Another incentive to keep playing minigame after minigame are the Trophies unlocked during normal gameplay. There are thirty-two in all, and most are fairly easy to rack up, though a few will require practice and patience in order to earn them. Again, adults will feel as if this has been tacked onto the game in order to keep your interest, but the ease at which even kids may earn the more basic Trophies will help encourage them to keep going. View the ones you've collected at any time under 'Achievements' on the main menu, as well as the High Scores list; the game keeps one list for everyone playing the game so that you can easily see how you stack up against Mom, Dad, your siblings or even yourself.
In Test Mode, you're presented with five minigames at random, one from each category. After completing them one by one, your individual scores are combined and you're awarded a letter grade and also told how far your brain power during that particular test has carried the train. It's a little over 21 points to the kilometre in Test Mode so that the game can more easily give you a real-world example of how far you would've travelled every time you complete a test: 6,726 km, for instance, is apparently close to the distance between Tokyo, Japan and Mumbai, India. There's no way to recall the results of prior tests except for your personal best, but the game will keep track of how far your brain has helped you travel overall. If you're not happy with how well you're scoring in Test Mode, or if you're just in the mood to play a specific minigame with no quest strings attached, Practice Mode will help you to work out any kinks. Here you may choose any of the games available to you and have at 'em, either with a time limit (just like in the other modes, for that authentic race-against-the-clock feel) or without, where you just play until you get tired or stuck.
The replay value in this game is all on you. Whether you're attempting to outdo your own score in a particular minigame, making your way through the quests and racking up trophies or hoping to score an A in Test Mode eventually, the game features so little plot and so much in the way of repetitive gameplay that extended play will bore you. By its very nature this game is made to be picked up and put down at any time, so do yourself a favour: play it in short bursts instead of attempting to make it through everything all in one long session.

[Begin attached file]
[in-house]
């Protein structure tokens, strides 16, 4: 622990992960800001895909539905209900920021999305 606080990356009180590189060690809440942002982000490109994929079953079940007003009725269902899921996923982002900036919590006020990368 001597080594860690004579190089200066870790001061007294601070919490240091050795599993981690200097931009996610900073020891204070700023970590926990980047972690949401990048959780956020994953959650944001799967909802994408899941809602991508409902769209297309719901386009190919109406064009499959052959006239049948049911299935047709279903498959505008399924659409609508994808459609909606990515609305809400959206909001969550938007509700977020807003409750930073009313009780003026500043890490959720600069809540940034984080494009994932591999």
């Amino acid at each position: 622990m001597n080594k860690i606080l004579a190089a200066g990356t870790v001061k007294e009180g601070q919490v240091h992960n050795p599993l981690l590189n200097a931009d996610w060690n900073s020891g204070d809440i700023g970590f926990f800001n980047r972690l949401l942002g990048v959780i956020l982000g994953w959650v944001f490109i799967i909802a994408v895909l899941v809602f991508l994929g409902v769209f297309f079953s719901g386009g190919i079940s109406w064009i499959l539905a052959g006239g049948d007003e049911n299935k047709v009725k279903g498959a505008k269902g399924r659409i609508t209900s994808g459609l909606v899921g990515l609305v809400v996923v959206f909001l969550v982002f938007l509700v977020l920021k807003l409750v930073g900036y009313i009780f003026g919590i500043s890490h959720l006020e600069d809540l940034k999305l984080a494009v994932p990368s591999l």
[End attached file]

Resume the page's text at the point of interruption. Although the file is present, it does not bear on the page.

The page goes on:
Presentation-wise, the fonts are crisp, the menus easy to navigate and the overall theme is charming - adorable animals are everywhere in this game, and the Professor and his train are both cutesy enough. The sounds of chirping birds, mooing cows, quacking ducks and of course the whistle of the train as it whooshes along blend together to add some quirky fun to every screen and puzzle. The music is peppy and upbeat, lending a lively background to the game, though mild enough to be unobtrusive when it comes to the minigames themselves, which is a good thing - overpowering music would distract you from the games and throw off your concentration.
Taking cues from other gaming genres in an attempt to keep you hooked, The Amazing Brain Train! is a mildly interesting collection of minigames at best. With its adorable theme, repetitive nature, and simple-to-understand challenges, this game is aimed squarely at kids - the silly quests and easy-to-attain trophies will not be enough to keep adults interested for long. As is common among titles promising to needle your noodle, though this game features 15 different types of puzzle to play, you'll only really enjoy a handful of them: the rest will be a chore to get through. At 600 points, however, it's cheaper than any other option out on the market at the moment, and you'll probably get as much play out of this as you would any other brain-training game.